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Solar Page

This page summarises observations of the Sun received by the Section.



2004 March

MDF = 3.9                  RSN = 60                 150 observations

Sunspot activity was just a little higher than in February. During the first few days of the month there were only a few sunspot groups visible. In fact on the 4th NZT (3rd 12:50 to 4th 13:35 UT) four observers reported only one group: region 567. However two other observers reported 3 groups towards the end of this period; this may have been due partly to the fact that 567 was well spread out with some spots somewhat separated from the main cluster, and also to the fact that region 569, a C-class group, appeared on the disc around this time. On the 5th region 570 appeared around the east limb sporting a large h-type leader spot but over the next day or two it was seen to be a large F-class group. It was responsible for the M-level flare on the 6th. It was also responsible for most or all of the lower energy flares (C and B) until about the 16th. From about the 4th until very late on the 11th (UT) all spots were in the Sun's southern hemisphere. Region 572 was seen in the northern hemisphere as a faint Bxi group at 23:50 on the 11th and this developed into a D-class group. On the 17th when it was near the NW limb it produced a C1 x-ray flare with an estimated shock velocity of 1207 km s-1.

Over the next few days more groups appeared; some of them very close to the solar equator. Region 577 was situated right on the equator. Regions 574 and 578 were classed as E (occasionally as D or even F) but bore no particularly large spots. However each of them produced M1 flares on the 18th. On the 25th region 582 appeared around the east limb producing two M flares as it did so, and while two observers classed this as D or E, others classed it as C because one of its spots stood out as a large k-type. Its remaining spots were small. This remained the dominant group at the end of the month producing most of the C-level and many of the B-level flares for the rest of the month.


Graphs of Solar Activity

Three graphs of solar activity are presented here:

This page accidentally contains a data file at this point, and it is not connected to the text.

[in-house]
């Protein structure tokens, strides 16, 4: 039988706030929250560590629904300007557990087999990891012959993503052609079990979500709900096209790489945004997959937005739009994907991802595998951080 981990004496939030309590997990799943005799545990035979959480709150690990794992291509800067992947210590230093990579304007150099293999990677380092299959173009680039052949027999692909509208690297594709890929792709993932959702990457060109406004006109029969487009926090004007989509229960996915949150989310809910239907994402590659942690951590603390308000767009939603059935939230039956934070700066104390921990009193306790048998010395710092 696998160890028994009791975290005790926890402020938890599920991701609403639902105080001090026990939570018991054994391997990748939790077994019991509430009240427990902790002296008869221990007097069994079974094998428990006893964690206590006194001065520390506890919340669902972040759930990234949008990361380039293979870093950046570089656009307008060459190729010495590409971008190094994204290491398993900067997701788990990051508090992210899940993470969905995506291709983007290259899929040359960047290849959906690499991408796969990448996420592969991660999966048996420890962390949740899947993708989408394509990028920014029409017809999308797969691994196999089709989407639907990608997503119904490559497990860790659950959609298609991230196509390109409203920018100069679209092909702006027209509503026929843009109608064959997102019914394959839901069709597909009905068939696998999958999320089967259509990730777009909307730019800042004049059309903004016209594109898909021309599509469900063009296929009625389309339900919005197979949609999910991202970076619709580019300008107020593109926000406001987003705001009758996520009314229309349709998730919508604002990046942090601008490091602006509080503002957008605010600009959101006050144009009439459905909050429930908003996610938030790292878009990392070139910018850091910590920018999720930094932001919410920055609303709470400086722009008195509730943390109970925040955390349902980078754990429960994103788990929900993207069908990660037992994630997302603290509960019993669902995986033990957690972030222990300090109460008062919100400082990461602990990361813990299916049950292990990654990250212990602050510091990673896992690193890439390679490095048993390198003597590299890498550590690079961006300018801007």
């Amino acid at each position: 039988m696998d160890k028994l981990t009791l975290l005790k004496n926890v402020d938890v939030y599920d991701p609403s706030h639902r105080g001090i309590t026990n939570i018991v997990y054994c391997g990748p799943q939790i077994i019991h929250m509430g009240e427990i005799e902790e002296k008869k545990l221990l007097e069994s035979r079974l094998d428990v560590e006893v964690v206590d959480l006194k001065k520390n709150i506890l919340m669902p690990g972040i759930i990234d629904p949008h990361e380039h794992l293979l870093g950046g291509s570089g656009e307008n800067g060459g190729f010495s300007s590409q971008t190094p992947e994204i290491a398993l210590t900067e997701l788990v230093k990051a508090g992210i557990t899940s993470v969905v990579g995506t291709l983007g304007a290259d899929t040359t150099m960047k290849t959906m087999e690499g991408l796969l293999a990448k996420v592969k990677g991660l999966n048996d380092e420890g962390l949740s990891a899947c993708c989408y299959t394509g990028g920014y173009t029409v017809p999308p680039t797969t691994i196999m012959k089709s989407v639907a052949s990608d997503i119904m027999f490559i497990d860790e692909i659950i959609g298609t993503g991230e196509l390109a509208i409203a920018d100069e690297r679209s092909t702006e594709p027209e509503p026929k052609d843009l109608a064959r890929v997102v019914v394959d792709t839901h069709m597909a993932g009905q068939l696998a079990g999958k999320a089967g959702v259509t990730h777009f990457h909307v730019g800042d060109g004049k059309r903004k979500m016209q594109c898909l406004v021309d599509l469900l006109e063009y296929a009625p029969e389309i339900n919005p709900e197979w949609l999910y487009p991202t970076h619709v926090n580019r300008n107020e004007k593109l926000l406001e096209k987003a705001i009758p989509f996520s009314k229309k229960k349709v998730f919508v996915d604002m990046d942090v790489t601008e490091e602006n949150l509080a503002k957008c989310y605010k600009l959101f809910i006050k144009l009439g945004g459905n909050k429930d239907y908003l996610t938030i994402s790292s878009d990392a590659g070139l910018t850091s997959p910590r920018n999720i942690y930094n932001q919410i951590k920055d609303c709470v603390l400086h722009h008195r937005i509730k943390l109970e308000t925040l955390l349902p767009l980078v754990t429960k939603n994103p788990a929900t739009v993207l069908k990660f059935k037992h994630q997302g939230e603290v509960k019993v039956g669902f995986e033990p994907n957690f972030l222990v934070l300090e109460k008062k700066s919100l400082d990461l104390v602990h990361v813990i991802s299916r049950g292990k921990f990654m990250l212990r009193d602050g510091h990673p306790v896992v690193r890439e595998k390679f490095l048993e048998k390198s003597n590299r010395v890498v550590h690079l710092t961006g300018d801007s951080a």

Amateur Solar Observers' Sites

Amateur Solar Observatory - "Schothorst" (Bob van Slooten - The Netherlands)
Jim Carlson's Solar Page (Jim Carlson - USA)
Franky Dubois' Sun Page (Franky Dubois - Belgium)
Joao Porto's Solar Page (Joao Porto - Portugal)
Robotic Solar Telescope (Mike Rushford - USA)
What's On The Sun (Lorraine Mencinsky - Australia)
Solar Observing (Peter Meadows - England)
Solar Observing, Drawings (Groenez Gunther - Belgium)

Amateur Solar Networks

A.L.P.O. Solar Section (U.S.A.)
CV-Helios Network (Norway)
GruppoSole (Italy)
The INTER-SOL Programme (ISP) (Paderborn, Germany)
SONNE - VdS Solar Section (Germany)

Solar Data and Resources

International Solar Terrestrial Physics (ISTP)
IPS Current Solar-Terrestrial Environment
Solar Data Analysis Centre (SDAC)
Solar Region and Coronal Hole Data
Solar Terrestrial Dispatch (STD)
Solar Terrestrial Physics (STP)
Space Environment Centre (SEC)
SEC Current Solar Forecast
SEC Current Solar Images
Sunspot Index Data Centre (SIDC)
The Sun (I)
The Sun (II)
Virtual Tour of the Sun

Solar Observatories

Big Bear Solar Observatory
Catania Observatory - Today's Solar Images
Culgoora Solar Observatory
Learmonth Solar Observatory
National Solar Observatory, Kitt Peak
National Solar Observatory, Sacramento Peak

Solar Spacecraft

Advanced Composition Explorer (ACE)
Solar and Heliospheric Observatory (SOHO)
Ulysses
Transition Region and Coronal Explorer (TRACE)


Bob Evans, Director, Aurora and Solar Section, RASNZ.
Last updated on 2004 April 23